The results of a ballot measure that would raise California’s cigarette tax from 87 cents to $1.87 a pack are too close to call. After 100 percent of precincts reported 50.4 percent opposed versus 49.6 percent in favor, the final tally won’t be released until hundreds of thousands of mailed-in, dropped-off, and provisional ballots are counted.
The June 5 ballot measure, known as Proposition 29 and more formally as the California Cancer Research Act, would raise excise taxes on all tobacco products. State officials project it to raise approximately $735 million a year. Three-quarters of that money is supposed to go toward cancer research, but opponents of the measure argue there is no guarantee that is how the additional money eventually would be used.
‘Sensing a Ceiling’
“Although the Secretary of State says the race remains too close to call, the measure right now is losing by about a percentage point. So even if the tax increase happens, it will be by the barest of margins,” said Joseph Henchman, an attorney and policy analyst at the Tax Foundation.
“While 14 states raised their tax in 2009, only six states did so in 2010 and just three states in 2011,” he added. “Voters perhaps are sensing that a ceiling has been reached on how high cigarette tax rates should go. Key considerations include the use of taxes on tobacco users to fund general government programs and the fact that cigarette taxes are one of the most regressive ways to fund government.” Tobacco taxes are widely recognized as regressive, meaning they disproportionately affect low-income persons because they are more likely to be smokers than persons at high income levels.
Californians for a Cure, which backs Prop 29, wrote on the organization’s “Yes on 29” Web site, “Prop 29 is and has always been about saving lives and fighting tobacco-related diseases. With less than 1 percent separating defeat from victory, we remain vigilant and ever hopeful, no matter how long the odds.”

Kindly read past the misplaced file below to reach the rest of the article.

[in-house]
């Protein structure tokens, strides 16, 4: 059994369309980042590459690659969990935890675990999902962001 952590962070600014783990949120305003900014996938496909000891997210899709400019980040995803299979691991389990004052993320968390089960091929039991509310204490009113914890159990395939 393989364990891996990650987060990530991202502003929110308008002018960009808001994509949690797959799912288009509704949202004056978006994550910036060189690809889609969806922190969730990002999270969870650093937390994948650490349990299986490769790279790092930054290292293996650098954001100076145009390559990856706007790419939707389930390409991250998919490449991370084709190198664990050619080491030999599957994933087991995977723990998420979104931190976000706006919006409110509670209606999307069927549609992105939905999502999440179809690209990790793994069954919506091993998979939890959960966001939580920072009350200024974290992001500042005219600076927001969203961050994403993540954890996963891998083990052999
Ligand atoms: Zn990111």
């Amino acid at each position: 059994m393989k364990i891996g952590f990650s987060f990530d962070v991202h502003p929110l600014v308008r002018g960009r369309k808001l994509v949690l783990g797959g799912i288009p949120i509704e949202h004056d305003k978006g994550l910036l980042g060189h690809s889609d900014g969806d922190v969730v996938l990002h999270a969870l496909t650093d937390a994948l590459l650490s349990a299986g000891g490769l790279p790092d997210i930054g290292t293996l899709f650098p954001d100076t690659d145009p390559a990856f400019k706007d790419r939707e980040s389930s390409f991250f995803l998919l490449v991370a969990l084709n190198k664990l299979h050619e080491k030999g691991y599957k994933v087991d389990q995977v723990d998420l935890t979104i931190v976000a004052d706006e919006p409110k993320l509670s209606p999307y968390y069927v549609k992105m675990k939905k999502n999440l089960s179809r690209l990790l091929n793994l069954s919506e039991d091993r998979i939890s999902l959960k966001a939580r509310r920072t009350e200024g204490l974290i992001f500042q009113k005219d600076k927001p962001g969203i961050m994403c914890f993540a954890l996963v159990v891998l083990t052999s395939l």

Though Prop 29 supporters cite the extra dollars that could flow to cancer research if the measure passes, opponents point to California’s budget deficit of more than $16 billion, huge unfunded retirement liabilities for government employees, and other fiscal problems to argue the measure does not address pressing state priorities. They also point to the temptation legislators would have to divert the money to other purposes.
National Democratic political commentator Bob Beckel told reporters, “If anybody believes this stuff is going to pay … [for] cancer research, they are kidding themselves.”
“Voters recognized that with California’s 11 percent unemployment and a budget deficit of $16 billion dollars, it makes no sense at all to raise taxes, even for a good cause, that will do nothing to fix these problems,” said Jessica Headley of Americans for Prosperity in California.
The outcome might not be known until early July.
Taylor Smith ([email protected]) is a policy analyst at The Heartland Institute.